All my life, I’ve been a perfectionist. Give me a task and I’ll want to do it, not just well, but perfectly. I’ve always wanted to be top of the class. I’ve wanted to have the gold star. I’ve wanted to be the one who wins.
And then I became a teacher.
It started off well enough. In my NQT year, my university supervisor commented on how immaculately I had arranged my evidence folders. Perfectly labelled, perfectly filed, perfectly annotated. Colleagues were shown examples of my exemplary marking. I was asked to lead a CPD session on inspiring lower ability learners. I felt like I was winning.
But, of course, I wasn’t.
Because that perfectly presented NQT folder represented five missed family gatherings. Those beautifully-marked books were achieved by countless evenings of ignoring my husband while I sat and slogged away with my red pen. That inspiration in the classroom was counterbalanced by my complete apathy at home, my inability to do anything but sleep and eat if I wasn’t working. Yes, I was winning at teaching, but I was failing at life.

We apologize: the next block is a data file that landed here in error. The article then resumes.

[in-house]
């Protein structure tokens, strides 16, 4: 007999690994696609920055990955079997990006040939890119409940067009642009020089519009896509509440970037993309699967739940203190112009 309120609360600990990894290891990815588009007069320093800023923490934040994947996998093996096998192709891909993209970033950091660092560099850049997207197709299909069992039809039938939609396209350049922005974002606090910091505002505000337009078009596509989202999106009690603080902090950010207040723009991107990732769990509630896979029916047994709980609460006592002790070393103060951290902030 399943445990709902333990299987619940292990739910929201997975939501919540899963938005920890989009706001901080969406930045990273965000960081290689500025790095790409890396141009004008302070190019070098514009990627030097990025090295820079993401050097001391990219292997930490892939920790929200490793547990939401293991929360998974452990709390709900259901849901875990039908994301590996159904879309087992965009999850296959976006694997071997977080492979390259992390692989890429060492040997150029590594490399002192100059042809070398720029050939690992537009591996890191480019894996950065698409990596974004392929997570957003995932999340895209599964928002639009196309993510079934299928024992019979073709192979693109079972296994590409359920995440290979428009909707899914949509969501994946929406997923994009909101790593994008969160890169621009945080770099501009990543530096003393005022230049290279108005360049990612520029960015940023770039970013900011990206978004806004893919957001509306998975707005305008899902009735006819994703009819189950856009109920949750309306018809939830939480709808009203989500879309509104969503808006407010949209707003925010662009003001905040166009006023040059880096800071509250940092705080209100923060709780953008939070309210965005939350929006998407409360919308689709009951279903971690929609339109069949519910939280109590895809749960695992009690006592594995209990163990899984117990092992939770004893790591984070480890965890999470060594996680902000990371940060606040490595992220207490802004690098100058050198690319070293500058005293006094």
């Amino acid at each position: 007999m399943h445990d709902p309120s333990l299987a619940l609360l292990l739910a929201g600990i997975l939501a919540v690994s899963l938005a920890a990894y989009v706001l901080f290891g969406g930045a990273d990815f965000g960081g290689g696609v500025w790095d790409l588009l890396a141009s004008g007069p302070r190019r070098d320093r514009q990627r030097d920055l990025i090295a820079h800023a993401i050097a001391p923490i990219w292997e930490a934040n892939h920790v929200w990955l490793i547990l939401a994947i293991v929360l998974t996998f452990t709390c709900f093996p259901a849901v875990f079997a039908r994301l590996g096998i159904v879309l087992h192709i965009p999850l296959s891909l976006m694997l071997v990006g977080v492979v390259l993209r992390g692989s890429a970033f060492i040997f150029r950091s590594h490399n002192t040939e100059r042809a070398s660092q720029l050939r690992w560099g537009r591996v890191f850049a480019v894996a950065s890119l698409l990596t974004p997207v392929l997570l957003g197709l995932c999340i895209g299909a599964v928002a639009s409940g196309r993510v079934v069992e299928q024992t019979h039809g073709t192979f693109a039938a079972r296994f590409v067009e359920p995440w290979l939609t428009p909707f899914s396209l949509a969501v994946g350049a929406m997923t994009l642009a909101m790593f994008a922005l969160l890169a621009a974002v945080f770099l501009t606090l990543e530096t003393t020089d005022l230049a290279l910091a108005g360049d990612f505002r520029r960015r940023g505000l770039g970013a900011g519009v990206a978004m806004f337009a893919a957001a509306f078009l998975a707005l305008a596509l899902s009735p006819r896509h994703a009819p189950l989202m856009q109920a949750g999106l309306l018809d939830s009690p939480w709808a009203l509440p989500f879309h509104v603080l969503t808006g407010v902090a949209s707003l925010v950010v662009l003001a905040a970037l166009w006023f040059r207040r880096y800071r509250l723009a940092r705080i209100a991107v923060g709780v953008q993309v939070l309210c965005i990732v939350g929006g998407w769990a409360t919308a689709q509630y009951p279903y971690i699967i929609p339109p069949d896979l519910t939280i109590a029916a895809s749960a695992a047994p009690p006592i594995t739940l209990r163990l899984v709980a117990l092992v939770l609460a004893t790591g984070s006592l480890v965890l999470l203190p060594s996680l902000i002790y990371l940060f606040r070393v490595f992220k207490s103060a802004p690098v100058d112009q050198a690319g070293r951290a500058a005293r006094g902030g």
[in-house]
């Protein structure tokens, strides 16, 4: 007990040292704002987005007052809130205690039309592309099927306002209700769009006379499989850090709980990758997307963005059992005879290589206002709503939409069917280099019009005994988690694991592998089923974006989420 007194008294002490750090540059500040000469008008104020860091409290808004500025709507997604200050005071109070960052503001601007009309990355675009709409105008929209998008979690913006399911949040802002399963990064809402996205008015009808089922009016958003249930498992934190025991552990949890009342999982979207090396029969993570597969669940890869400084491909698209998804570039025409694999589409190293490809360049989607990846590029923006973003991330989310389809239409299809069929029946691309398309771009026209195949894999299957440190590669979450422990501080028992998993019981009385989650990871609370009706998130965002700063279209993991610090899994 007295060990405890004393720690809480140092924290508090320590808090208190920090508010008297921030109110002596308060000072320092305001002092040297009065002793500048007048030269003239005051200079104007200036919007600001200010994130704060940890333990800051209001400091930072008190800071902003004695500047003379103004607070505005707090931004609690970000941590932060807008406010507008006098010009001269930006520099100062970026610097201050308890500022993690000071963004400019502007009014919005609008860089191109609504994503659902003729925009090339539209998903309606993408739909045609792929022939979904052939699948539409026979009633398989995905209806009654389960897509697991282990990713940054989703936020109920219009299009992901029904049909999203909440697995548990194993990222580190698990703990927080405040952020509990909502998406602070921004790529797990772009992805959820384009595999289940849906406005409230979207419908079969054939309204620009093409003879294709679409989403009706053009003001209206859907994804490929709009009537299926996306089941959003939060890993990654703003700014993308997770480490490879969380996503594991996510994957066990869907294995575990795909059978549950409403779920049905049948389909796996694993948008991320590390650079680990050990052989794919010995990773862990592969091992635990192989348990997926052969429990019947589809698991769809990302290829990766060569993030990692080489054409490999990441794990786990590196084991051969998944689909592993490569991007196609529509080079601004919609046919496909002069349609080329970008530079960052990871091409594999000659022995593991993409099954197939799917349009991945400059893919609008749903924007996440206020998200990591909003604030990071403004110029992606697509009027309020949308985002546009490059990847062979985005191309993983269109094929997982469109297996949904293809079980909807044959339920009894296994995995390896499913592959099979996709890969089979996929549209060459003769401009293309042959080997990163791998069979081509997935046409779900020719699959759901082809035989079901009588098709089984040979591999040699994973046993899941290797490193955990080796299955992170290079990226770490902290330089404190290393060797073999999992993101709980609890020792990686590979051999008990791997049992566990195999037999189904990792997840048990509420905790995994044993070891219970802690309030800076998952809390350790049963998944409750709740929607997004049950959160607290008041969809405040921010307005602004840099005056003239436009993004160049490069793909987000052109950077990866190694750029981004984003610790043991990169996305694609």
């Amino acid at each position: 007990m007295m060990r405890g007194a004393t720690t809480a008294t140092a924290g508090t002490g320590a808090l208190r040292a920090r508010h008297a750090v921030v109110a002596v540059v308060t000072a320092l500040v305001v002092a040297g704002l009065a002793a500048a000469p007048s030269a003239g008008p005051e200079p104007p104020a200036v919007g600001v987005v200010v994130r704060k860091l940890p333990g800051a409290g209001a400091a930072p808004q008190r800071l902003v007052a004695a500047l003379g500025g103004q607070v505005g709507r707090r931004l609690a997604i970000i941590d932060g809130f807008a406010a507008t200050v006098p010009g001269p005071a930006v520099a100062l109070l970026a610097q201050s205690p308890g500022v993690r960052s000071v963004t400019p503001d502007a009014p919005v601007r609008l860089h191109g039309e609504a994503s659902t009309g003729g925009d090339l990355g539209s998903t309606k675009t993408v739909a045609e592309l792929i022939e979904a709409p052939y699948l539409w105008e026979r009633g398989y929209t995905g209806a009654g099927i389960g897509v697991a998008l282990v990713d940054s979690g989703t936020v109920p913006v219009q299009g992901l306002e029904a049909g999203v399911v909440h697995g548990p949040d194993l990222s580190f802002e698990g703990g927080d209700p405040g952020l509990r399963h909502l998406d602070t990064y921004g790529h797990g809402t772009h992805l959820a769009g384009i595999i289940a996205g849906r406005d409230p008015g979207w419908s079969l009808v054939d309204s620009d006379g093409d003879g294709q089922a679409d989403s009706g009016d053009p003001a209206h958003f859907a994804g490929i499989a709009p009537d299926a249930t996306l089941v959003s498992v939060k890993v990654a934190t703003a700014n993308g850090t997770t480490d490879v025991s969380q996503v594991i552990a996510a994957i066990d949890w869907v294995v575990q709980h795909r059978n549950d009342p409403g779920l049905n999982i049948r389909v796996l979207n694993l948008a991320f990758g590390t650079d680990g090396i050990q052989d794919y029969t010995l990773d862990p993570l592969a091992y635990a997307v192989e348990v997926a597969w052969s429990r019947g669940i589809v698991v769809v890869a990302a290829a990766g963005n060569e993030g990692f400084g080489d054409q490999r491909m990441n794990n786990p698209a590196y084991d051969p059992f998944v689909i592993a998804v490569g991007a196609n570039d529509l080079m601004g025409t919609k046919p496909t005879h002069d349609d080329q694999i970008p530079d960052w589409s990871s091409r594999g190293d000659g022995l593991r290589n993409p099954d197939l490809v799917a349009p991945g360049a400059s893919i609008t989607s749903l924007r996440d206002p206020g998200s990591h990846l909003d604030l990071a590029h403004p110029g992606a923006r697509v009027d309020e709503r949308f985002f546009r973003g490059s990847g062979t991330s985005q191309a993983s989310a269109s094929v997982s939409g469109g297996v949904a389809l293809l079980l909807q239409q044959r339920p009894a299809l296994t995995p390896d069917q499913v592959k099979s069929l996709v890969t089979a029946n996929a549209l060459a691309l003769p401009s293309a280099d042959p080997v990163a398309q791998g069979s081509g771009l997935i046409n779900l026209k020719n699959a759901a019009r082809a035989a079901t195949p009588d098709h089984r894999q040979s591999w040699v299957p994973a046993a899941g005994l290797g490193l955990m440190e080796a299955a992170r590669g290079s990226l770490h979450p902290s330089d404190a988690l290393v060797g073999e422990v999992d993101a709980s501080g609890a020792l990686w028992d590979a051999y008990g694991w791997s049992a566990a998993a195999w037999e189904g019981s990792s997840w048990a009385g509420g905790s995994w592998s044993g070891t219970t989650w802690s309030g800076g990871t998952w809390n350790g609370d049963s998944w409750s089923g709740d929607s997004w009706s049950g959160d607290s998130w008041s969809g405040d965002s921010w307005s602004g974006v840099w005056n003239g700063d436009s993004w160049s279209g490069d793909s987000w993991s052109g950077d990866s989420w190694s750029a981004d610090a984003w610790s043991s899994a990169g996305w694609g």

It took a personal crisis to make me realise what was happening. In my struggle for perfection, I had lost all perspective. And the irony was, I realised, that I would never be a perfect teacher, because there is no such thing.
And so, I took a step back, and I realised that I didn’t have to be excellent, all the time. Sometimes, it was OK to be OK. As a friend told me, as I wept into my coffee one morning, ‘good enough is good enough’.
I know it’s easy to say, and I know the pressures teachers are under mean that it can be hard to believe. Government, parents, students, senior management – it can feel like everyone is demanding perfection. There is no room for failure, no room for plain old good.
But there is. None of these people who set our goals is perfect, themselves. It’s a cliché, but it’s true: no-one is perfect.
So please, when you are having a bad day or a bad week or a bad month, or when you think that you just want to lock yourself in your supplies cupboard and howl at the wall, or when you come home to a pile of marking and planning and feel dog-tired, or when you feel like you just can’t go on because it is all so hard, remember…
… these are the times that good enough is good enough.